Perfectionism is not the pursuit of excellence. Perfectionists do not get genuine pleasure from striving to meet high standards. And, perfectionism is not healthy.
Perfectionists’ standards are so high they go beyond reach and are not reasonable. They set impossible goals for themselves. Their drive to excel is self-defeating.
Research has shown that perfectionists are vulnerable to some serious mood disorders. They tend to suffer from depression, performance anxiety, text anxiety, social anxiety, writer’s block, and obsessive-compulsive illness. They respond to perceived failure or inadequacy with a loss of self-esteem that can trigger severe depression and anxiety.
Many perfectionists are plagued by loneliness and disrupted personal relationships. This is common because they fear and anticipate rejection. Perfectionists are convinced they will be judged to be imperfect and this will automatically result in rejection. They believe others standards are as excessively high as their own. Because of this anticipation, they tend to react defensively to criticism which causes others frustration and alienation. So, perfectionists bring on the anticipated outcome by their own actions. This reinforces the irrational belief that they must be perfect to be accepted.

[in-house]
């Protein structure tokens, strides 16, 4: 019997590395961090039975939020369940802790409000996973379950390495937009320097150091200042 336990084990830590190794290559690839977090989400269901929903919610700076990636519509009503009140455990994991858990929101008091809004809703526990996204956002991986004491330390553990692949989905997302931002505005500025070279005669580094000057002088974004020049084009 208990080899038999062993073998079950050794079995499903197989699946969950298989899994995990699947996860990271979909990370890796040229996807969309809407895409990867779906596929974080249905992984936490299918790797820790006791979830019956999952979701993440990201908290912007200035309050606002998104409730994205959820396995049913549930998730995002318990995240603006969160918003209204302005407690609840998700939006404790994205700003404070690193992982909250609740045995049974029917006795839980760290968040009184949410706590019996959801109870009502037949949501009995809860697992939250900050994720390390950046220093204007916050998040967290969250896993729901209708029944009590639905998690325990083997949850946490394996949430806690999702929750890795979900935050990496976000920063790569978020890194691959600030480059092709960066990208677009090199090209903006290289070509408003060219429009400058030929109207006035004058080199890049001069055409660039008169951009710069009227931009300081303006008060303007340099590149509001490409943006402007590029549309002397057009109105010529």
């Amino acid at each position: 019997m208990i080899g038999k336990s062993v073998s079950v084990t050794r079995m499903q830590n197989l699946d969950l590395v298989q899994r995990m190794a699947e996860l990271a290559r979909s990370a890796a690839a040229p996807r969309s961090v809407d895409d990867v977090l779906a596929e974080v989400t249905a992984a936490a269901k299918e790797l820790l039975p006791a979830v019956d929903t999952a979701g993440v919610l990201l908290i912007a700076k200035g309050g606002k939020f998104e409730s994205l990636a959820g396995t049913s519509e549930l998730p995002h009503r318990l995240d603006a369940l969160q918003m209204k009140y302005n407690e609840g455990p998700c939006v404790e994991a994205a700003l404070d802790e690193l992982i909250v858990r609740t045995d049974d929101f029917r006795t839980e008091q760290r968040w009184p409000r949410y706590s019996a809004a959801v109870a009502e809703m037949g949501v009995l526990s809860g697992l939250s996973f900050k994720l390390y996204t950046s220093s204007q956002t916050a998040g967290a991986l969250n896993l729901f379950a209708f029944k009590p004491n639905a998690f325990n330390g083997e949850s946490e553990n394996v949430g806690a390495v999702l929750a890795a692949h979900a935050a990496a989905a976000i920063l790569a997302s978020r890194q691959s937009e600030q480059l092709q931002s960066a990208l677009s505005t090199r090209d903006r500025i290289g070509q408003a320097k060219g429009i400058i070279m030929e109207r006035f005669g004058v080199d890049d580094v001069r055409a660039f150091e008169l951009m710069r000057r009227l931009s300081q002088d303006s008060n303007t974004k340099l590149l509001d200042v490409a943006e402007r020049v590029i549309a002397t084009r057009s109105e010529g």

Disclosure phobia is also common among perfectionists. This resistance to sharing inner thoughts and feelings keeps others at an emotional distance. And their tendency to apply excessively high standards to others often leads to disappointment in others.
I suggest you complete and score the informal Perfectionism Quiz so you’ll have some idea of how perfectionist you tend to be.
Next week, we’ll discuss the three mental distortions perfectionists commonly exhibit that are nonproductive for effectively dealing with living.
Copyright 2011 Lynn Borenius Brown
© Lynn Borenius Brown and The Loving Path, 2014. Unauthorized use and/or duplication of this material without express and written permission from this blog’s author and/or owner is strictly prohibited. Excerpts and links may be used, provided that full and clear credit is given to Lynn Borenius Brown and The Loving Path with appropriate and specific direction to the original content.